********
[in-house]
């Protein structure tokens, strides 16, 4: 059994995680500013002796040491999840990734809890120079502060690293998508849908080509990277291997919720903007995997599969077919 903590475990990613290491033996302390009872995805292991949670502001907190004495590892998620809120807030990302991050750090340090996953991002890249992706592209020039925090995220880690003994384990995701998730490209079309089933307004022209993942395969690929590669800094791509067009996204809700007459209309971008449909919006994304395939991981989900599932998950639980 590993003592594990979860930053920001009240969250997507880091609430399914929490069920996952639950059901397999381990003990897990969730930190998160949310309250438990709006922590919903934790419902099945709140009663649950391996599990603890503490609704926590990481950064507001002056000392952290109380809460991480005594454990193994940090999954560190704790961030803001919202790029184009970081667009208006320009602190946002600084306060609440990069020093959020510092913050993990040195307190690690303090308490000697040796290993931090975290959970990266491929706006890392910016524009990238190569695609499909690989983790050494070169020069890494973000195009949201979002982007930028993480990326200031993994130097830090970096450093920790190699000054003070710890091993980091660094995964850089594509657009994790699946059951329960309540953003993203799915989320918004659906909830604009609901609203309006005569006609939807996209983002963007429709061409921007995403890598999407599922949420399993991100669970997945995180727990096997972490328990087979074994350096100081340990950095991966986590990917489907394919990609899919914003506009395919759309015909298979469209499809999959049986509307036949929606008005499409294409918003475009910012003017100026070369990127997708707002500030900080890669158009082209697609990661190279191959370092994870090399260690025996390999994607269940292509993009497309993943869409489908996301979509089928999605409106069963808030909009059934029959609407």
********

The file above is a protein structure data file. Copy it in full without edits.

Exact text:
[in-house]
């Protein structure tokens, strides 16, 4: 059994995680500013002796040491999840990734809890120079502060690293998508849908080509990277291997919720903007995997599969077919 903590475990990613290491033996302390009872995805292991949670502001907190004495590892998620809120807030990302991050750090340090996953991002890249992706592209020039925090995220880690003994384990995701998730490209079309089933307004022209993942395969690929590669800094791509067009996204809700007459209309971008449909919006994304395939991981989900599932998950639980 590993003592594990979860930053920001009240969250997507880091609430399914929490069920996952639950059901397999381990003990897990969730930190998160949310309250438990709006922590919903934790419902099945709140009663649950391996599990603890503490609704926590990481950064507001002056000392952290109380809460991480005594454990193994940090999954560190704790961030803001919202790029184009970081667009208006320009602190946002600084306060609440990069020093959020510092913050993990040195307190690690303090308490000697040796290993931090975290959970990266491929706006890392910016524009990238190569695609499909690989983790050494070169020069890494973000195009949201979002982007930028993480990326200031993994130097830090970096450093920790190699000054003070710890091993980091660094995964850089594509657009994790699946059951329960309540953003993203799915989320918004659906909830604009609901609203309006005569006609939807996209983002963007429709061409921007995403890598999407599922949420399993991100669970997945995180727990096997972490328990087979074994350096100081340990950095991966986590990917489907394919990609899919914003506009395919759309015909298979469209499809999959049986509307036949929606008005499409294409918003475009910012003017100026070369990127997708707002500030900080890669158009082209697609990661190279191959370092994870090399260690025996390999994607269940292509993009497309993943869409489908996301979509089928999605409106069963808030909009059934029959609407």